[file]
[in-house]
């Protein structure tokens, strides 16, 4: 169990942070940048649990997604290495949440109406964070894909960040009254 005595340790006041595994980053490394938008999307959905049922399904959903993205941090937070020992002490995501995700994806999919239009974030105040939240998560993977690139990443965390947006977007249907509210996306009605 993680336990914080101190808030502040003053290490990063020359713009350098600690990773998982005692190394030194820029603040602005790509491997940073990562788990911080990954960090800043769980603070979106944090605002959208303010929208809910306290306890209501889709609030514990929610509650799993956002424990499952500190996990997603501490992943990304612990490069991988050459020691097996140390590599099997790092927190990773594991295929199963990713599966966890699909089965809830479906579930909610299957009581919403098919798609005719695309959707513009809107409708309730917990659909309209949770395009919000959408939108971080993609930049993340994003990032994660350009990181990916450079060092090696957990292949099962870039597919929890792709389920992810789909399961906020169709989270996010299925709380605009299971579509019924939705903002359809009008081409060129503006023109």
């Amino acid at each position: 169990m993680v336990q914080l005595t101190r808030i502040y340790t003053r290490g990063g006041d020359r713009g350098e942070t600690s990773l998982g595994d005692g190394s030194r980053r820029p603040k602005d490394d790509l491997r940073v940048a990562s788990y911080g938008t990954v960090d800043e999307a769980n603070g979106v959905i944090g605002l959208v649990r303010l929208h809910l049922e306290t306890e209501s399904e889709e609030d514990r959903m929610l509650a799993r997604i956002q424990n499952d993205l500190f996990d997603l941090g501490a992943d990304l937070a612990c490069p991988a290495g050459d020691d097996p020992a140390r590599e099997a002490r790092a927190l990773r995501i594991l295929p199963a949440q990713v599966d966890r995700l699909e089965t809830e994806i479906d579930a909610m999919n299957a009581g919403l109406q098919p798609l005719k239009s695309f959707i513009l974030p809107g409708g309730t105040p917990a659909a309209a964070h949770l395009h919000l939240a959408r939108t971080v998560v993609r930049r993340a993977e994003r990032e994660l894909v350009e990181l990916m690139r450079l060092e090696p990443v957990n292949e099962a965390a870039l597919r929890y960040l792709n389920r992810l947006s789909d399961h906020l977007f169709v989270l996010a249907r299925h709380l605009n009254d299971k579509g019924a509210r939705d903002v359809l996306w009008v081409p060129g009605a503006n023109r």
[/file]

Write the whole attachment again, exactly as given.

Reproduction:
[in-house]
């Protein structure tokens, strides 16, 4: 169990942070940048649990997604290495949440109406964070894909960040009254 005595340790006041595994980053490394938008999307959905049922399904959903993205941090937070020992002490995501995700994806999919239009974030105040939240998560993977690139990443965390947006977007249907509210996306009605 993680336990914080101190808030502040003053290490990063020359713009350098600690990773998982005692190394030194820029603040602005790509491997940073990562788990911080990954960090800043769980603070979106944090605002959208303010929208809910306290306890209501889709609030514990929610509650799993956002424990499952500190996990997603501490992943990304612990490069991988050459020691097996140390590599099997790092927190990773594991295929199963990713599966966890699909089965809830479906579930909610299957009581919403098919798609005719695309959707513009809107409708309730917990659909309209949770395009919000959408939108971080993609930049993340994003990032994660350009990181990916450079060092090696957990292949099962870039597919929890792709389920992810789909399961906020169709989270996010299925709380605009299971579509019924939705903002359809009008081409060129503006023109």
């Amino acid at each position: 169990m993680v336990q914080l005595t101190r808030i502040y340790t003053r290490g990063g006041d020359r713009g350098e942070t600690s990773l998982g595994d005692g190394s030194r980053r820029p603040k602005d490394d790509l491997r940073v940048a990562s788990y911080g938008t990954v960090d800043e999307a769980n603070g979106v959905i944090g605002l959208v649990r303010l929208h809910l049922e306290t306890e209501s399904e889709e609030d514990r959903m929610l509650a799993r997604i956002q424990n499952d993205l500190f996990d997603l941090g501490a992943d990304l937070a612990c490069p991988a290495g050459d020691d097996p020992a140390r590599e099997a002490r790092a927190l990773r995501i594991l295929p199963a949440q990713v599966d966890r995700l699909e089965t809830e994806i479906d579930a909610m999919n299957a009581g919403l109406q098919p798609l005719k239009s695309f959707i513009l974030p809107g409708g309730t105040p917990a659909a309209a964070h949770l395009h919000l939240a959408r939108t971080v998560v993609r930049r993340a993977e994003r990032e994660l894909v350009e990181l990916m690139r450079l060092e090696p990443v957990n292949e099962a965390a870039l597919r929890y960040l792709n389920r992810l947006s789909d399961h906020l977007f169709v989270l996010a249907r299925h709380l605009n009254d299971k579509g019924a509210r939705d903002v359809l996306w009008v081409p060129g009605a503006n023109r």